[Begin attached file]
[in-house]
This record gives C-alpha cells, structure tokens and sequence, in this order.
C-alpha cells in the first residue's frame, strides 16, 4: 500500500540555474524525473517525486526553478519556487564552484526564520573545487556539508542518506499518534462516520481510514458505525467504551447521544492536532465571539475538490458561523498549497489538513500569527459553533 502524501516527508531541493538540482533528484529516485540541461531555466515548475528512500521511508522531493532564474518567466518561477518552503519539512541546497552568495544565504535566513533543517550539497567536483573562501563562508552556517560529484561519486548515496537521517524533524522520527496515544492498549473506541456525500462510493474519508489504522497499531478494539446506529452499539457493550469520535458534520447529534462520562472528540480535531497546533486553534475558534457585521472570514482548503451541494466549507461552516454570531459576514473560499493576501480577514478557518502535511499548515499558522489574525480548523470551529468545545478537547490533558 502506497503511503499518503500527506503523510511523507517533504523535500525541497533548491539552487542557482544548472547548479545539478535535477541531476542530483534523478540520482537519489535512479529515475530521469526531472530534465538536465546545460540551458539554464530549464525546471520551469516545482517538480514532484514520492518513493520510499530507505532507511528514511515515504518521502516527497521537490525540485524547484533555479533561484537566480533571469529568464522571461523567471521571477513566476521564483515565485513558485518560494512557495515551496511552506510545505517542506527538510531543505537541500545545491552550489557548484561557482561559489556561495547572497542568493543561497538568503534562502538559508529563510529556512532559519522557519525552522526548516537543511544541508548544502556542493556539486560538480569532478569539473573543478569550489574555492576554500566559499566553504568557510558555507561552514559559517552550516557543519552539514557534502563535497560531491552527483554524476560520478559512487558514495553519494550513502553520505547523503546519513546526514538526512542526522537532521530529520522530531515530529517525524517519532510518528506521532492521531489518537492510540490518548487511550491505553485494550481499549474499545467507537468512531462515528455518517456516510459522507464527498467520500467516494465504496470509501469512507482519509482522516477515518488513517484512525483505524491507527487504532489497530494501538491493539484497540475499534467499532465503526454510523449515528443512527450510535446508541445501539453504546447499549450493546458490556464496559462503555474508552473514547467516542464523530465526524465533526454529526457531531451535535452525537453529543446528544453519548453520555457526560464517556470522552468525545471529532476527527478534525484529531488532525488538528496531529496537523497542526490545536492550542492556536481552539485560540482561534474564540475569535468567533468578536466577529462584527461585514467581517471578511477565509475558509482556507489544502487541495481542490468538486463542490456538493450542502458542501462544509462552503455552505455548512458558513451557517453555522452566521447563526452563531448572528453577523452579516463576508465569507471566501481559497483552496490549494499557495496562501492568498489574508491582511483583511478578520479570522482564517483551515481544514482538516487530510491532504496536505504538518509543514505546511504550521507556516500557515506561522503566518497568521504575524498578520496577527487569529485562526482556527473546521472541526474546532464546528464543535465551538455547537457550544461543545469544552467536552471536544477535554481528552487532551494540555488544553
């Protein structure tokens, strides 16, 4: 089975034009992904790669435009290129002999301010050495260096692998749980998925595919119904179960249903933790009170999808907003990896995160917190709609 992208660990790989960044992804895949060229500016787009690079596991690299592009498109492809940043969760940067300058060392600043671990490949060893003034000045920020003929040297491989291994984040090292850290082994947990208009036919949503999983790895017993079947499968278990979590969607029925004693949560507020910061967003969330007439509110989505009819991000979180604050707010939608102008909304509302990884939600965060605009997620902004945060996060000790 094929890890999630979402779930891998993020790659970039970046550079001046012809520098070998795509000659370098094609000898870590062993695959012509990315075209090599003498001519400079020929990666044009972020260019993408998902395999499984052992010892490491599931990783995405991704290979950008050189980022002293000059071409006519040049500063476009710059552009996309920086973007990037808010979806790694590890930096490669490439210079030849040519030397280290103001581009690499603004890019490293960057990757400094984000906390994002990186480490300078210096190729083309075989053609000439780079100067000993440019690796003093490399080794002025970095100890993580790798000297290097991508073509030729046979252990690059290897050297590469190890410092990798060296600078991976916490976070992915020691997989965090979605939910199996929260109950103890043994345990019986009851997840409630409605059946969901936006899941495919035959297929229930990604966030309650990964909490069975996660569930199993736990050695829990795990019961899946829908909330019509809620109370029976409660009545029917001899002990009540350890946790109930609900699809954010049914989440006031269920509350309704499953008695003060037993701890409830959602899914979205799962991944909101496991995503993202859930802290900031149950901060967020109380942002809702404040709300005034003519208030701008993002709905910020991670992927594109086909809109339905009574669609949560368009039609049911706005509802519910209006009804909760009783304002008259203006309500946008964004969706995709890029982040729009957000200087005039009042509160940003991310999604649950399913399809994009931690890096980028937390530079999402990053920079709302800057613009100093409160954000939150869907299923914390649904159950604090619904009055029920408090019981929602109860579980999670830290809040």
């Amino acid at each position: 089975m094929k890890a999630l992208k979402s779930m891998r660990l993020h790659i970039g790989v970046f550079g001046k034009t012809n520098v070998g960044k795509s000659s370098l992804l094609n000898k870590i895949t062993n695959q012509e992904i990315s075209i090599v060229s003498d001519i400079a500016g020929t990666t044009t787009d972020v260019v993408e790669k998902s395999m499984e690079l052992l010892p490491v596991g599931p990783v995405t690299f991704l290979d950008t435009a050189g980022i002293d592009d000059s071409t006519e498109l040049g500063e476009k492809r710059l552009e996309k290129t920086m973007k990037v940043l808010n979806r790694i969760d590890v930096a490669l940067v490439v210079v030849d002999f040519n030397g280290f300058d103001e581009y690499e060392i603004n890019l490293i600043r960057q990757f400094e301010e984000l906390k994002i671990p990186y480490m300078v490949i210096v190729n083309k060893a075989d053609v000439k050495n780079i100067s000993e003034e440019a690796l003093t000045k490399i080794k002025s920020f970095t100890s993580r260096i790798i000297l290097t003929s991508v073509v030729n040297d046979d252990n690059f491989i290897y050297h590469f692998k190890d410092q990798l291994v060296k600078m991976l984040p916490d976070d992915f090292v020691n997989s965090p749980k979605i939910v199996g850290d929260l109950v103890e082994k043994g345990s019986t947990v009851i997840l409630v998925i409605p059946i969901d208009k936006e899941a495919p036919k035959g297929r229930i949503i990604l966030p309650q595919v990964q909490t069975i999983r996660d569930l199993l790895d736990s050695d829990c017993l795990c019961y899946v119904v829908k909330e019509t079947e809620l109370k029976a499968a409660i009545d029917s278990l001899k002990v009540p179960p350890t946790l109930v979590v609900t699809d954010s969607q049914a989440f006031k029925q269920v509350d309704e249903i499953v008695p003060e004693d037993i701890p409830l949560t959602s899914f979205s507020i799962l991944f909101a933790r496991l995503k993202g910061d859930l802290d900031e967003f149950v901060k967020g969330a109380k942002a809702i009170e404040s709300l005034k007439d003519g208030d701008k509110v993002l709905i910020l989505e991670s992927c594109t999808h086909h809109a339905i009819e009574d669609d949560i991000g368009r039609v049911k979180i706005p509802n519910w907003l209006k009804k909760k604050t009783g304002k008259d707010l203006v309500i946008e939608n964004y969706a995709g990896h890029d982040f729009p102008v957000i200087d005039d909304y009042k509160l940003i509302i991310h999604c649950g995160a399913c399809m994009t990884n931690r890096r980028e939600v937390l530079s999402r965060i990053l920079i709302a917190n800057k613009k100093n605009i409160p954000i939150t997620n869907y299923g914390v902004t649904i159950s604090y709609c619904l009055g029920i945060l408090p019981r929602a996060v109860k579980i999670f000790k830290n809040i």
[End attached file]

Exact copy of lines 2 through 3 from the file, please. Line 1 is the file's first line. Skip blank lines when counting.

This record gives C-alpha cells, structure tokens and sequence, in this order.
C-alpha cells in the first residue's frame, strides 16, 4: 500500500540555474524525473517525486526553478519556487564552484526564520573545487556539508542518506499518534462516520481510514458505525467504551447521544492536532465571539475538490458561523498549497489538513500569527459553533 502524501516527508531541493538540482533528484529516485540541461531555466515548475528512500521511508522531493532564474518567466518561477518552503519539512541546497552568495544565504535566513533543517550539497567536483573562501563562508552556517560529484561519486548515496537521517524533524522520527496515544492498549473506541456525500462510493474519508489504522497499531478494539446506529452499539457493550469520535458534520447529534462520562472528540480535531497546533486553534475558534457585521472570514482548503451541494466549507461552516454570531459576514473560499493576501480577514478557518502535511499548515499558522489574525480548523470551529468545545478537547490533558 502506497503511503499518503500527506503523510511523507517533504523535500525541497533548491539552487542557482544548472547548479545539478535535477541531476542530483534523478540520482537519489535512479529515475530521469526531472530534465538536465546545460540551458539554464530549464525546471520551469516545482517538480514532484514520492518513493520510499530507505532507511528514511515515504518521502516527497521537490525540485524547484533555479533561484537566480533571469529568464522571461523567471521571477513566476521564483515565485513558485518560494512557495515551496511552506510545505517542506527538510531543505537541500545545491552550489557548484561557482561559489556561495547572497542568493543561497538568503534562502538559508529563510529556512532559519522557519525552522526548516537543511544541508548544502556542493556539486560538480569532478569539473573543478569550489574555492576554500566559499566553504568557510558555507561552514559559517552550516557543519552539514557534502563535497560531491552527483554524476560520478559512487558514495553519494550513502553520505547523503546519513546526514538526512542526522537532521530529520522530531515530529517525524517519532510518528506521532492521531489518537492510540490518548487511550491505553485494550481499549474499545467507537468512531462515528455518517456516510459522507464527498467520500467516494465504496470509501469512507482519509482522516477515518488513517484512525483505524491507527487504532489497530494501538491493539484497540475499534467499532465503526454510523449515528443512527450510535446508541445501539453504546447499549450493546458490556464496559462503555474508552473514547467516542464523530465526524465533526454529526457531531451535535452525537453529543446528544453519548453520555457526560464517556470522552468525545471529532476527527478534525484529531488532525488538528496531529496537523497542526490545536492550542492556536481552539485560540482561534474564540475569535468567533468578536466577529462584527461585514467581517471578511477565509475558509482556507489544502487541495481542490468538486463542490456538493450542502458542501462544509462552503455552505455548512458558513451557517453555522452566521447563526452563531448572528453577523452579516463576508465569507471566501481559497483552496490549494499557495496562501492568498489574508491582511483583511478578520479570522482564517483551515481544514482538516487530510491532504496536505504538518509543514505546511504550521507556516500557515506561522503566518497568521504575524498578520496577527487569529485562526482556527473546521472541526474546532464546528464543535465551538455547537457550544461543545469544552467536552471536544477535554481528552487532551494540555488544553